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D-Link DGL-4300 Wireless 108G Router Review

July 20, 2005

D-Link DGL-4300 Wireless 108G RouterAfter my little Linksys WRT55AG adventure, I did what I should have done to begin with — my homework.

What I settled on was the D-Link DGL-4300 Wireless 108G “Gaming Router”.

I’m not a gamer (although I’ve got one on the premises), but their “Gamefuel” feature essentially operates much like the Hawking Broadband Booster — in fact, it uses an earlier version of the same Ubicom Streamengine that the Broadband Booster does, but exposes more of the interface for controlling how the Quality of Service (QoS) feature operates.

Although some other reviews suggest that the Gamefuel features don’t work quite as well on insuring the quality of VOIP calls as the Hawking box does, it still seems to help considerably.

The other big feature I was looking for was gigabit ethernet — the DGL-4300 has a built-in 4 port gigabit ethernet switch. At some point in the near future, I plan to dump my two or three remaining 10/100 switches and replace them with 10/100/1000 switches, so this puts me slightly ahead of the game on that item.


I should note that at this point the D-Link router does not support Jumbo Frames on gigabit ethernet — hopefully that will come in a firmware upgrade soon, however.

Other features include:

  • 10/100 WAN Port (which is becoming increasingly important)
  • Up to 256 Firewall Port Configurations
  • Access Control Policies / Parental Controls
  • Internal and External System Logging
  • Static/Dynamic Routing
  • Oversized NAT table (excellent for ambitious upstream operations)
  • Email Alerts
  • Wireless Distribution System (WDS)
  • WPA-Enterprise
  • WPA-Personal
  • 64/128-bit WEP
  • MAC Filtering
  • IEEE 802.11g
  • IEEE 802.11b
  • IEEE 802.3
  • IEEE 802.3u
  • 108G “TurboG” 108mb wireless
  • Detachable Antenna

Setup was simple; I plugged in the connection my cable modem (Comcast), connected it to my office switch, powered it on, and it was immediately online.

The embedded web administration system works well, although I could do without the bit of flash at the top of the pages. A quick look at the firmware page showed that it was about 3 revs down, so I downloaded and flashed it to the current firmware with no problems, and proceeded to configure the box.

It took me about 30 minutes to run through all of the settings, enabling security, putting on passwords, configuring the wireless, configuring Gamefuel, enabling the firewall, etc.

A few nice features I found when configuring include the ability to download or upload the configuration (which makes firmware flashing a little more convenient), a built-in NTP client, and the ability to schedule rulesets. I also liked that the default was set to not respond to pings from the WAN side.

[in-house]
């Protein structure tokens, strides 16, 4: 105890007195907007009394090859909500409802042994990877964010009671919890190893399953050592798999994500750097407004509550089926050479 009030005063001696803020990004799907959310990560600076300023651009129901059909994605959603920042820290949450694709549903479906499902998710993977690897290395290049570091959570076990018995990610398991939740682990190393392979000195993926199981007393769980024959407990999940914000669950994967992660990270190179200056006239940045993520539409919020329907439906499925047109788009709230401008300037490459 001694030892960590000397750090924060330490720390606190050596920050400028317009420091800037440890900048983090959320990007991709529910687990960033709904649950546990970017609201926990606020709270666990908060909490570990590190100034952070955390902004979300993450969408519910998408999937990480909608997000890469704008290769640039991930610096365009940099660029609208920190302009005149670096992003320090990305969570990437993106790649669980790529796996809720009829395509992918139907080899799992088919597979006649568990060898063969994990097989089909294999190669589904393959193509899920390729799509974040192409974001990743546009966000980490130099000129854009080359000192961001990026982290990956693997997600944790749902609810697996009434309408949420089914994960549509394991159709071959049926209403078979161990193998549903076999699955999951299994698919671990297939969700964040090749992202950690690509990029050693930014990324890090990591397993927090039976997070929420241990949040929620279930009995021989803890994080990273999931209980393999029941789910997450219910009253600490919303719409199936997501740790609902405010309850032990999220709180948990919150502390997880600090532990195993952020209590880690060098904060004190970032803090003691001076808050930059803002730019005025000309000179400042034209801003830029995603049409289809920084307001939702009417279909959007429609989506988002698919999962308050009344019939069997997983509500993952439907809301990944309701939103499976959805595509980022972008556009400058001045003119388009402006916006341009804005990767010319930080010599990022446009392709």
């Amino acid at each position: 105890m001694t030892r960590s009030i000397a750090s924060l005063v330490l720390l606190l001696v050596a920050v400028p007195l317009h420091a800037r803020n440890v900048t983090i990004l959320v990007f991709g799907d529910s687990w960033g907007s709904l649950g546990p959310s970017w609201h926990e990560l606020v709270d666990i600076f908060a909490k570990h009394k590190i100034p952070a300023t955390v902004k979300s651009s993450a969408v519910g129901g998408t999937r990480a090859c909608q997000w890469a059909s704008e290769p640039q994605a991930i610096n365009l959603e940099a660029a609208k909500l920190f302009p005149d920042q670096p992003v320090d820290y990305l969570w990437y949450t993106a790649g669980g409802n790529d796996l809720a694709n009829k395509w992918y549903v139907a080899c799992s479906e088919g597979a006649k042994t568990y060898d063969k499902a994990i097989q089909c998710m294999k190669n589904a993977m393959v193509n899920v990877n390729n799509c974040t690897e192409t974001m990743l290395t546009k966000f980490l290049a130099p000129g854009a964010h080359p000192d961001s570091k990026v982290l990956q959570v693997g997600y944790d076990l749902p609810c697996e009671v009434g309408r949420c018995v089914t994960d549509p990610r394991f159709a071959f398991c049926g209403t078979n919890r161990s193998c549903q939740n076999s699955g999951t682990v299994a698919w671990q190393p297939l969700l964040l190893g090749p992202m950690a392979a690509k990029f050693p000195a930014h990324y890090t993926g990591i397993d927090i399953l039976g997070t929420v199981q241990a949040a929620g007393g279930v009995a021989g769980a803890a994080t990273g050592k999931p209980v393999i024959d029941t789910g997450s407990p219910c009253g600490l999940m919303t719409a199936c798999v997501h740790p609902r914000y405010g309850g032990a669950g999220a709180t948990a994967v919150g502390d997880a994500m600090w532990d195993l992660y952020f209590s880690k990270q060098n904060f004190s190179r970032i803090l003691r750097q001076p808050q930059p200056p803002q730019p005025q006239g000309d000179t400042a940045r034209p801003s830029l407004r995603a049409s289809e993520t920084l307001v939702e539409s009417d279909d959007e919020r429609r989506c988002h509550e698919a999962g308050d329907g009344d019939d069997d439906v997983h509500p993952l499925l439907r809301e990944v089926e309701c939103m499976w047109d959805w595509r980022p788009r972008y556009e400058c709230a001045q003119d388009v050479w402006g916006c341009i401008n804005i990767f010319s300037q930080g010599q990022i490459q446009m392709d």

On the whole, I’m fairly impressed so far. I’ve always liked D-Link (their stuff tends to “just work” for me), and this product appears to be no exception. It’s a little pricey for a consumer router (about $110 street), but the added features appear to be more than worth it.

D-Link DGL-4300 Wireless 108G Gaming Router

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Comments

2 Responses to “D-Link DGL-4300 Wireless 108G Router Review”

  1. Mike Deshire on March 2nd, 2006 12:12 am

    As you, I am looking to move to a gigabit platform. However, unless I am missing something, I cannot see the advantage of a 4 port gigabit switch when the WAN port only supports 10/100.

    Am I missing something?

    Mike

  2. Chuck Lawson on April 4th, 2006 12:05 am

    I like it for a couple of reasons…

    First and foremost, I’m moving gigabit data around on my internal network; this allows me to use this as an additional gigabit switch on my own network, and be able to move video, etc. around efficiently between workstations or remote switches connected to those four ports.

    Second, I’ve had a lot of trouble in the past with routers that included switches that were nominally 10/100 but in actual use had problems keeping up with WAN connections when I got started moving into speeds north of 6 – 8 mbits per second.

    By contrast, the DGL-4300 seems to have no problem handling my 15mbit FIOS fiber connection at full diameter.

    I don’t think that this is a function of the gigabit switch per se, but my general assumption going in was that a router that included a gigabit switch might be designed to handle greater throughput throughout than a router that included a 10/100 switch.

    I’m not sure how valid that logic is, but the thing seems to work, and I’ll live with that 🙂

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